Timestamp Filters

A timestamp is a sequence of characters or encoded information identifying when a certain event occurred.

For information on how Xano stores, reads, and formats timestamps, visit the Timestamp page.


In this example, the timezone UTC is important because 'last Monday' means different things depending on timezone.

t's important to specify a timezone for 'last Monday' because it could 'last Monday' at 00:00:00 PST is different than 'last Monday at 00:00:00 UTC (or any other timezone). Xano stores it in Unix timestamps which is a specific number in milliseconds.

However, if the timezone was present like in this example, then the timezone would not have any effect.

In this example 'now' would be the same Unix timestamp, regardless of timezone. Therefore, a specified timezone like UTC, is not necessary.


Add milliseconds to a timestamp, (negative values are ok).


Add seconds to a timestamp, (negative values are ok).


Converts a timestamp into a human-readable formatted date based on the supplied format.

Some common examples:

  • M is a short text version of a month, like Jul, while m is the numeric version like 07

  • Y is the 4 digit representation like 2023, etc. while y is the 2 digit version 23

  • To achieve something like May 4th, 2023, you would use: F jS, Y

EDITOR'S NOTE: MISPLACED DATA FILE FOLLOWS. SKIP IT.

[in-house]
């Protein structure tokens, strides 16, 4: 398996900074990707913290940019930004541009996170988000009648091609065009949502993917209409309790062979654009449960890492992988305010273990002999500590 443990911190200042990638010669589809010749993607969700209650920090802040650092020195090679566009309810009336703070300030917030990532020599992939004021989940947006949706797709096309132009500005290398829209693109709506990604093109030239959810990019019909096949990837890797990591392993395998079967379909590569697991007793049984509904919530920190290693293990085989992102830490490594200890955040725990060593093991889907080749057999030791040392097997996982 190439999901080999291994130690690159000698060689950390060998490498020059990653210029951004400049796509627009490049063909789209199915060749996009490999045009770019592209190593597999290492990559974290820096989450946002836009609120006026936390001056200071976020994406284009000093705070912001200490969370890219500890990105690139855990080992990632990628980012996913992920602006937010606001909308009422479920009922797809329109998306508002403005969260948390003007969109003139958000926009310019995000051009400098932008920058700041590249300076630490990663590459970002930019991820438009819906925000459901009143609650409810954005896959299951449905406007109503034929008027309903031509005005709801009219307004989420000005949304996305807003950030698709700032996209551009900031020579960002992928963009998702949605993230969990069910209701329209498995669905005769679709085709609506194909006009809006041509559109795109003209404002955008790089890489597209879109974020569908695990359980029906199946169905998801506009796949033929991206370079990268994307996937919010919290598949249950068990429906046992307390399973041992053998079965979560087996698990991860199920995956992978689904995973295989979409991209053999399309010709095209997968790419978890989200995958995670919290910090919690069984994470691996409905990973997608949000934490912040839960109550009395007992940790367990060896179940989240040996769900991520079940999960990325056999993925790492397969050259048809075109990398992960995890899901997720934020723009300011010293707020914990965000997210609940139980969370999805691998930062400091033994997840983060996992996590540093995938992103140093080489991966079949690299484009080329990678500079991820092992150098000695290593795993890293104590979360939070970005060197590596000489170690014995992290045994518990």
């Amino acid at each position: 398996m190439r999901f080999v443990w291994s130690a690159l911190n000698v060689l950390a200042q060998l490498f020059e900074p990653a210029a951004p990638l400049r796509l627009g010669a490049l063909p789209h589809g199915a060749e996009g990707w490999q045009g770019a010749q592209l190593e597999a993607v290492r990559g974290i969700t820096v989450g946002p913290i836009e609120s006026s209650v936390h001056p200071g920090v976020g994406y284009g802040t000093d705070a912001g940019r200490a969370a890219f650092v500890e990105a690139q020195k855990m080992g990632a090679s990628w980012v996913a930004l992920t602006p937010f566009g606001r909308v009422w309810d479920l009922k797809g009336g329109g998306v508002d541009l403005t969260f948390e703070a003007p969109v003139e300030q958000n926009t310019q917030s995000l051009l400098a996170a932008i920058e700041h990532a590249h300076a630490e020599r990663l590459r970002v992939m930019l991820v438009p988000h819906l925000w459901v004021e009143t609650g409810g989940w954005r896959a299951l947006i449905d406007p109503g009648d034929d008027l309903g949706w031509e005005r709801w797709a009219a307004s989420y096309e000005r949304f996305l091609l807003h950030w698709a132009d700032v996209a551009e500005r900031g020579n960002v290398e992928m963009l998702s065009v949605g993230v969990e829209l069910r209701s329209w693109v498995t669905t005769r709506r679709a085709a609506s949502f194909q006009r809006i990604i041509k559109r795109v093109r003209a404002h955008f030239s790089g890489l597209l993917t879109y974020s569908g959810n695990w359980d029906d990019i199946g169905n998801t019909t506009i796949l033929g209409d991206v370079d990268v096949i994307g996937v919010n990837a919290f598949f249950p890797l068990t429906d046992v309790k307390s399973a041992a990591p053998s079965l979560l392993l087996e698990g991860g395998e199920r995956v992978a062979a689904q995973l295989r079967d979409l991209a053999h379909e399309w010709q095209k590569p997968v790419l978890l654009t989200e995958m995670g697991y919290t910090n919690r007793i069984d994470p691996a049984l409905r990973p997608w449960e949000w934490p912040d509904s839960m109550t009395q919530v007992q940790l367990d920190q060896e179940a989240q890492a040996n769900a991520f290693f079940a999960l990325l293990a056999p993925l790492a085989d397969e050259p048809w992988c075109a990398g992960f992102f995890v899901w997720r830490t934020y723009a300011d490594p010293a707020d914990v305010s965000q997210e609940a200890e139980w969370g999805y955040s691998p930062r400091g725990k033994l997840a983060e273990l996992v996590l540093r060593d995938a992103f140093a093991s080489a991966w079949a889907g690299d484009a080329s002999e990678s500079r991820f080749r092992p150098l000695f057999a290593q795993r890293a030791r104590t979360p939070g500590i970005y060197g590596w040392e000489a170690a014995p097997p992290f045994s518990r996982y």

• Other tools might use something like YYYY-MM-DD, but in Xano, you would use Y-m-d


Parse a timestamp from a flexible, human-readable format into a Unix timestamp in milliseconds. This filter is sort of like the opposite of format_timestamp. You can utilize the PHP DateTime Format character list to transform a time format into a Unix timestamp in milliseconds.

Parse format for May 4th, 2020
F jS, Y
Parse format for 30/03/2024 14:30:00
d/m/Y H:i:s
Parse format for 11-27-22 5:15PM
m-d-y g:iA
Parse format for 6/1/22 07:30:00 am
n/j/y h:i:s a


This allows you to use relative time formats that are anchored around a previous time. Use the link to see various relative time formats that Xano accepts.

to_ time since epoch

to_ms / to_seconds / to_mins / to_hours / to_days

Converts a regular expression into number of ms / secs / mins / hours / days since the UNIX epoch.

For example, a value of 'yesterday', 'three days ago' or even a date such as 'January 1, 2000' are all valid inputs for these filters and can help for quick timestamp conversions.

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